Annie Wiley Sailboat February 07th, 2018 - 11:39:08
Disassembly of Sailboat Winch To disassemble remove the drum from the base of the winch using the screw at the bottom of the winch handle socket. Simply unscrew it pull the socket out and the drum will lift off. As you lift the drum be aware the winch roller bearing cages may momentarily stick inside the drum and could unexpectedly drop out. Make sure they dont bounce off the deck into the water. Now you can remove all the winch gears and bearings for cleaning. Even though the sailboat winch only goes back together one way it wont hurt to take a good look at everything.
Where are you going to store the sailboat? This is an important question as you have to consider potential storage and maintenance fees. People generally keep their sailboat at a public access location marina or on their own property. Determine which options make the most sense for you. The last item on a checklist for buying a sailboat is the inspection. In fact a proper sailboat evaluation should have its own checklist including searching for evidence of damage worn materials and that all parts are functioning and in good condition. To make your own detailed checklist research all the information pertaining to your potential sailboat. It will help you organize your goals and set a path for you to become the proud owner of a sailboat.
Search for boat listings in your local classifieds whether in a paper or online. There should be direct contact information that will allow you to have a one-on-one conversation with the sailboat owner. This personalized approach to buying a sailboat will help you gather information about the sailboats maintenance record. If you get along well with the owner he might even extend a price break - owners are often attached to their sailboat and want it to end up in good hands. So when you get serious about buying a sailboat consider searching for sailboats that are for sale by the owner. You will get all the vital information from the person who knows the sailboat best - and you might even get a chance to haggle.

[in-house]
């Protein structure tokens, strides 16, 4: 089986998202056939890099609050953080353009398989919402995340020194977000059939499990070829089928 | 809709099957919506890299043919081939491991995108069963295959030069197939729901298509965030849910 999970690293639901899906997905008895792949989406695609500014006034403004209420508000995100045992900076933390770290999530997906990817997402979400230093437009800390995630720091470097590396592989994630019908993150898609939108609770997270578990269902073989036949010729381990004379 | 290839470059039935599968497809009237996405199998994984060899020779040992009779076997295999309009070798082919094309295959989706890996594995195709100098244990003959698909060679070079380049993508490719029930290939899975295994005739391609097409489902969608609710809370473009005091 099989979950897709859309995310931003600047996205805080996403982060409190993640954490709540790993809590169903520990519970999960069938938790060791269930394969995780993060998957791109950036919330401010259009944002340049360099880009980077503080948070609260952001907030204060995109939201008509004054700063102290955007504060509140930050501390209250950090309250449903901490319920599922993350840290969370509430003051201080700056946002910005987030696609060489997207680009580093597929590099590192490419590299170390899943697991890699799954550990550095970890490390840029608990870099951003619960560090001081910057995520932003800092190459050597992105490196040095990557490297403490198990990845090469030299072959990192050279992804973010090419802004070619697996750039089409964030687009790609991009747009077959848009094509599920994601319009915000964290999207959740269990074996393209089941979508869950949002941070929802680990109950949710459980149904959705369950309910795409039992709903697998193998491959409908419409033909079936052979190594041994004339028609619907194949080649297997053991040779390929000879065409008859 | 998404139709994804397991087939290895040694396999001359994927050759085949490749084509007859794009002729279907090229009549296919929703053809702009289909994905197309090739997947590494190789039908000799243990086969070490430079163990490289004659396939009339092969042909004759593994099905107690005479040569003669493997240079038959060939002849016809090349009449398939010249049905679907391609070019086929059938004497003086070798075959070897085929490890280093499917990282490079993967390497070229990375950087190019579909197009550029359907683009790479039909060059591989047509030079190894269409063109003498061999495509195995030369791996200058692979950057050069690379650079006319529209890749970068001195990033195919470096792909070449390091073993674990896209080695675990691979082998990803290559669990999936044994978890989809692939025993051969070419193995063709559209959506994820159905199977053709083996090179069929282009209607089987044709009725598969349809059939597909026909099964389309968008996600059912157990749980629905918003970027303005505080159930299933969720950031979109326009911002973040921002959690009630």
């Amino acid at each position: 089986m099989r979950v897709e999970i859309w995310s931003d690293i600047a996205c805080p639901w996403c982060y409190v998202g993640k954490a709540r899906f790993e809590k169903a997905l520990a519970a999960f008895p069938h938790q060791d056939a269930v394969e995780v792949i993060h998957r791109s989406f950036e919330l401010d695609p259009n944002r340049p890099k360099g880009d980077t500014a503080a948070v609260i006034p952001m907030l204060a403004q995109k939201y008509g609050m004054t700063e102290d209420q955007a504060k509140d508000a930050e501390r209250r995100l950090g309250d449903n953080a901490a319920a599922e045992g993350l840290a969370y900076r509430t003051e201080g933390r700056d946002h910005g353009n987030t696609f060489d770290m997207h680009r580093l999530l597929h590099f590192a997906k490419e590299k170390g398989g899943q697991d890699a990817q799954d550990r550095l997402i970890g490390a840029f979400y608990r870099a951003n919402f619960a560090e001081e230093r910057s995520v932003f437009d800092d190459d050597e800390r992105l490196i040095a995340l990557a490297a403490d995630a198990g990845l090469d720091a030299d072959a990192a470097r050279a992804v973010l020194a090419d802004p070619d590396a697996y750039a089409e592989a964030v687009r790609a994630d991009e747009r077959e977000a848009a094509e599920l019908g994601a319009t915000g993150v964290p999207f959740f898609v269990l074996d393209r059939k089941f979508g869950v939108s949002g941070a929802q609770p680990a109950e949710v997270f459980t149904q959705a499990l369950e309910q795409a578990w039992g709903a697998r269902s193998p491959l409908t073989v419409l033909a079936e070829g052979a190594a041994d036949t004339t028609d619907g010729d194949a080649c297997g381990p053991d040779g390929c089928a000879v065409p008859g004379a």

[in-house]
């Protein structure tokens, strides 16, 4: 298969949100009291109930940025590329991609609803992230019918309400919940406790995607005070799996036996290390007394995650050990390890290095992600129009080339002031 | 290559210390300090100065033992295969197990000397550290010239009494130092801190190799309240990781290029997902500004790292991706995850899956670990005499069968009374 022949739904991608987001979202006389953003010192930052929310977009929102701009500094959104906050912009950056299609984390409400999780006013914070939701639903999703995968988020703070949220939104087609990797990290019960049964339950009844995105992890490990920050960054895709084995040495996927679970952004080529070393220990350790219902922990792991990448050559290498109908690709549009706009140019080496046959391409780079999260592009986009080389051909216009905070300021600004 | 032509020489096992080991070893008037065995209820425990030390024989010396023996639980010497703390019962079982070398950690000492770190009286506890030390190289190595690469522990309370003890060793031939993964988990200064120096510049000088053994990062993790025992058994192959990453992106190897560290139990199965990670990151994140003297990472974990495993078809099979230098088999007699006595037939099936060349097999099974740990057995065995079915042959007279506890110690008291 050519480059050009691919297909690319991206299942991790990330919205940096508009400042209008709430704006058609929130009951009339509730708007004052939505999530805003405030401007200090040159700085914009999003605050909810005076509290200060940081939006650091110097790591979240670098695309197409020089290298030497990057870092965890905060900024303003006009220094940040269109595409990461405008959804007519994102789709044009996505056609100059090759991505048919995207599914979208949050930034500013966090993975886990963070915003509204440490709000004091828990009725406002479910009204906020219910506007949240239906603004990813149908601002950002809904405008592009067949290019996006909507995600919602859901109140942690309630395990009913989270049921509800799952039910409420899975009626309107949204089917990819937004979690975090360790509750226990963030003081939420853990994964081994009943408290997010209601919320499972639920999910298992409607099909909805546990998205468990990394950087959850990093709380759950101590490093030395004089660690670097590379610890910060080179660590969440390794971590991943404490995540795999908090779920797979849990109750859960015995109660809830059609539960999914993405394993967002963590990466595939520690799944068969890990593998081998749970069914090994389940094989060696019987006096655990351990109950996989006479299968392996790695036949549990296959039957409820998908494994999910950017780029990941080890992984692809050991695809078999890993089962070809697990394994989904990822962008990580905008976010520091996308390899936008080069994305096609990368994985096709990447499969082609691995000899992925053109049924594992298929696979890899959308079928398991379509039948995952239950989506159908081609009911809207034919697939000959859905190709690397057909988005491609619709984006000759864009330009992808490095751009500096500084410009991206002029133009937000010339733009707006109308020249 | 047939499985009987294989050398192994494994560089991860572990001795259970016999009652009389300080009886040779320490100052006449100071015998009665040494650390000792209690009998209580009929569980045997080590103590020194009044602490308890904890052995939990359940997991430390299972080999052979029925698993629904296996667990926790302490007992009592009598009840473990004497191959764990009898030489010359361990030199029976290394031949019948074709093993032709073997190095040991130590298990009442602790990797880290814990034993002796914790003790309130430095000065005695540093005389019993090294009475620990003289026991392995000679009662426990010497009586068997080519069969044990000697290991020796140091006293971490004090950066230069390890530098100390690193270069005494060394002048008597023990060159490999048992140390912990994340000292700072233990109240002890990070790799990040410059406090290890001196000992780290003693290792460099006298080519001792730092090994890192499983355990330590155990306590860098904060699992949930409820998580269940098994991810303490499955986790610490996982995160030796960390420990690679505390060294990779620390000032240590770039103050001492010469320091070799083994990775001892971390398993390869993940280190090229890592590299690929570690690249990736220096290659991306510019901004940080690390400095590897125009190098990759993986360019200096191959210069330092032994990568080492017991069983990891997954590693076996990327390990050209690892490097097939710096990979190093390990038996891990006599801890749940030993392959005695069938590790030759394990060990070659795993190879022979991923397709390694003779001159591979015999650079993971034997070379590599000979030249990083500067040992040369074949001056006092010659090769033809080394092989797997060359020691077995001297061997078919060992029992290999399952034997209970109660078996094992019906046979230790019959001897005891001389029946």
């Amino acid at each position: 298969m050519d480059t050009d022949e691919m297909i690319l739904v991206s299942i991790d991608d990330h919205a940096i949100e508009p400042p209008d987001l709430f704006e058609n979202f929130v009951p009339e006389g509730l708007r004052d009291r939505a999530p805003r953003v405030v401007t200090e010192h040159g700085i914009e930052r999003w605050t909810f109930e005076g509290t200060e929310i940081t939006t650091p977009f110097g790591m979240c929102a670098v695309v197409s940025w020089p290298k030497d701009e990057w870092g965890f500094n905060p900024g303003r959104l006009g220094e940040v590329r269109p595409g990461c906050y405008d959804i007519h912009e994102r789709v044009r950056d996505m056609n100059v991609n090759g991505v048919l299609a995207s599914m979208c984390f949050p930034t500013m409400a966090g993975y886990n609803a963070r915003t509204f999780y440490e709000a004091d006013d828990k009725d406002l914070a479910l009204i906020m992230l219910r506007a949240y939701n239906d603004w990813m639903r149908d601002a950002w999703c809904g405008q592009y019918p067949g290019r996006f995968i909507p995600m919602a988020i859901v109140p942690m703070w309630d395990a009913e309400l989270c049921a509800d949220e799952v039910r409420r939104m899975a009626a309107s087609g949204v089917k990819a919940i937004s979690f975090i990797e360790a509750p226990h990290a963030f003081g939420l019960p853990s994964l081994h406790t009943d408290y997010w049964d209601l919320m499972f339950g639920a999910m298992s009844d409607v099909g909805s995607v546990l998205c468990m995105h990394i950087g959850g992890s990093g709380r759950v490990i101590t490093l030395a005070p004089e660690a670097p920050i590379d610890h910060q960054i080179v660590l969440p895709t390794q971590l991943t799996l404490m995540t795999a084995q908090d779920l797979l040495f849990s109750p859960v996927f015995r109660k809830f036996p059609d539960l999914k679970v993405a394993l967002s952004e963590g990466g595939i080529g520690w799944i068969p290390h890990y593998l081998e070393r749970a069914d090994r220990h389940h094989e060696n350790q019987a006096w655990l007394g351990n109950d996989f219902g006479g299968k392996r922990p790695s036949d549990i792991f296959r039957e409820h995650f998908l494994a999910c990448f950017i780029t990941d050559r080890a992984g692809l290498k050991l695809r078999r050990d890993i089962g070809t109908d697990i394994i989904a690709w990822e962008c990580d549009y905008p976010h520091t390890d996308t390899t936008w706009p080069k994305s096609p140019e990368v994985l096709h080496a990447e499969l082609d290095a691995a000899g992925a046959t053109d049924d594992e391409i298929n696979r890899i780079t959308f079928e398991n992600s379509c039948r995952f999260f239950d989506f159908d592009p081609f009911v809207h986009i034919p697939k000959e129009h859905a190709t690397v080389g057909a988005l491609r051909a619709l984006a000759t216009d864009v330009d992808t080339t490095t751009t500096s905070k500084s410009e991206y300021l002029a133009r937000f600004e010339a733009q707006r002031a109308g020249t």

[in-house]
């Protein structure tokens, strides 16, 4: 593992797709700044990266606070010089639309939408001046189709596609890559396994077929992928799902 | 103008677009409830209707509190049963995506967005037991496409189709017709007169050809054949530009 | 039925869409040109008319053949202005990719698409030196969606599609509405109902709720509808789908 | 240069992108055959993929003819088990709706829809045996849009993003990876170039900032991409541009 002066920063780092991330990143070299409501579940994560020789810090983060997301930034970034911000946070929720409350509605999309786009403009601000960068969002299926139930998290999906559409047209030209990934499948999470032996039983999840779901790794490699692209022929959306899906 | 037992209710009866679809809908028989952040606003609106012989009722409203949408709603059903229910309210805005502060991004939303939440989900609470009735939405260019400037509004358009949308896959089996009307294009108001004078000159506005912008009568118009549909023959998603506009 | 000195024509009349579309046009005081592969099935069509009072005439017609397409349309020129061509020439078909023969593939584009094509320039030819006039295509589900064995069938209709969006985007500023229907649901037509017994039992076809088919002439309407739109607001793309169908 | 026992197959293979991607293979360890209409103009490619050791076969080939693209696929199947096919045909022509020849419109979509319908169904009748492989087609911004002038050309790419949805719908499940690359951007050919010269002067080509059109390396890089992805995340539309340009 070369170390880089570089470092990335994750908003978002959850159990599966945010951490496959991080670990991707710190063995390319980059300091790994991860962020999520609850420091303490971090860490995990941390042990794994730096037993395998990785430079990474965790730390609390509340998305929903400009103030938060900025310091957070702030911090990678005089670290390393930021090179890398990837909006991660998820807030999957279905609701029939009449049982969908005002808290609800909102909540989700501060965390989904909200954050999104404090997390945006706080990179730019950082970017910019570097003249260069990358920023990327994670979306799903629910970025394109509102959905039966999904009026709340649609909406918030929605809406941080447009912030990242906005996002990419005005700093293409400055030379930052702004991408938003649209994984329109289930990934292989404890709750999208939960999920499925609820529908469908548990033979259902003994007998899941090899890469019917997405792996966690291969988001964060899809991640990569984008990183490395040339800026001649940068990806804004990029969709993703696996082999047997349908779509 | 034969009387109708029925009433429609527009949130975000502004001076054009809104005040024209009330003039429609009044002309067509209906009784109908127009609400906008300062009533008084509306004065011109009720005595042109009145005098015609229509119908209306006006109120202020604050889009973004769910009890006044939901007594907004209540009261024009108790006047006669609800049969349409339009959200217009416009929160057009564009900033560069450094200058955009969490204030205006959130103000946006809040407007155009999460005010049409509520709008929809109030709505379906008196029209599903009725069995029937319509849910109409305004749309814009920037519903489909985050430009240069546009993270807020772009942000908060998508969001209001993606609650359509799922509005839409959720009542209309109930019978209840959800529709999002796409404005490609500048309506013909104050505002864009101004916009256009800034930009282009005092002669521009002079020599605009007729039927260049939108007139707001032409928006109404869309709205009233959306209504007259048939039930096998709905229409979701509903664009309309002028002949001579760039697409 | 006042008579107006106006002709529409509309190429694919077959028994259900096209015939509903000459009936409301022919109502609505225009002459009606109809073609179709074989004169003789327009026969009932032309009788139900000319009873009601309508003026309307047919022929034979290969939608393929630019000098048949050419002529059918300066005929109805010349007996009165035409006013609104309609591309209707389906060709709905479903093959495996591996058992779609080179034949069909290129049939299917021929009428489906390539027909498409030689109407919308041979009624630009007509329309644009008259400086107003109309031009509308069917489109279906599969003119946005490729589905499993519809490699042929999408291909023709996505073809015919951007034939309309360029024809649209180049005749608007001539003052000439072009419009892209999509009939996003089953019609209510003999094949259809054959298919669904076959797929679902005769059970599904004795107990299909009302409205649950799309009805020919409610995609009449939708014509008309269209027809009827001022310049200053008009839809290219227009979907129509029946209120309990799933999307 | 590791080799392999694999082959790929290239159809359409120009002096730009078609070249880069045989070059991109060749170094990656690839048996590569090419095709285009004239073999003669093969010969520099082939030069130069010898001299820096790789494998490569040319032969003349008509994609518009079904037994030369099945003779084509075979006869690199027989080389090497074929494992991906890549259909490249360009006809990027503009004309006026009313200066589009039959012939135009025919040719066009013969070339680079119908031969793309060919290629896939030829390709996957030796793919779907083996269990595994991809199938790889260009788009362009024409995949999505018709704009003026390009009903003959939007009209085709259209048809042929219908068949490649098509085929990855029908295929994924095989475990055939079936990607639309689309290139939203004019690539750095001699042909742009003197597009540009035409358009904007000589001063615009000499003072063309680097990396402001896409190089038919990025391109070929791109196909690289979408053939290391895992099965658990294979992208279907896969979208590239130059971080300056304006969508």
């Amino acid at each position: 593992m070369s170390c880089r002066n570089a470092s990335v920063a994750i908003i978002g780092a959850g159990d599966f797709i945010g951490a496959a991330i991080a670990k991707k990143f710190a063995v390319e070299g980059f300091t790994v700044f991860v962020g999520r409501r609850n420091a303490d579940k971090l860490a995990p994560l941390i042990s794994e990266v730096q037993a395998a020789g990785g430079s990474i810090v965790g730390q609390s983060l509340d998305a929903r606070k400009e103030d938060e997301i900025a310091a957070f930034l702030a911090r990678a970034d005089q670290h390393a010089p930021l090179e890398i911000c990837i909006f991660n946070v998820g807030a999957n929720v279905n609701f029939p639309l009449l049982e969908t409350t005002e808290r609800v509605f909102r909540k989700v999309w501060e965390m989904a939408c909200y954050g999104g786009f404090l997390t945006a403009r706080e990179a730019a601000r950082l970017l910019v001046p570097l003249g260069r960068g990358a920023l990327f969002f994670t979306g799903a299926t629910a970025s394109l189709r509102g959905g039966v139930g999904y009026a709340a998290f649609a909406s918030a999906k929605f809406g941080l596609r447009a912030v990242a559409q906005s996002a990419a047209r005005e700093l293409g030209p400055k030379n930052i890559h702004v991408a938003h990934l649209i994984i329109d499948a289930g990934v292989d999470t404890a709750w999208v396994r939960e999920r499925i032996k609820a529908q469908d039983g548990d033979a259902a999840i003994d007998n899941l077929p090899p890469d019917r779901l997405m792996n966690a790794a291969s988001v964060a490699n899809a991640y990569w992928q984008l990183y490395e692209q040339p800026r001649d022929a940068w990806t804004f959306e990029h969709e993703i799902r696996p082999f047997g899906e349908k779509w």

There are other advantages too. Fiberglass boats usually have separate keels that are bolted in place. The bolts work in the retaining holes in the hull enlarging then slightly and after a few years you are likely to get leaks. Worse still if you press your sailboat really hard the bolts can breakand you lose the keel. This happens quite often in racing and can happen to cruising sailboats as well. The keel of a steel or aluminum boat is formed as part of the hull so it cannot come off - and the ballast of lead or steel is encapsulated inside where it cannot move. If you are looking for a 20-28 foot sailboat to cruise around rivers estuaries and a little offshore cruising then fiberglass is fine. But if you want to go further or you want your boat to be of a particular design choose aluminum or steel. Many firms offer excellent designs for metal sailboats and some offer sets of panels that you weld together - or have welded together - usually complete with instructions.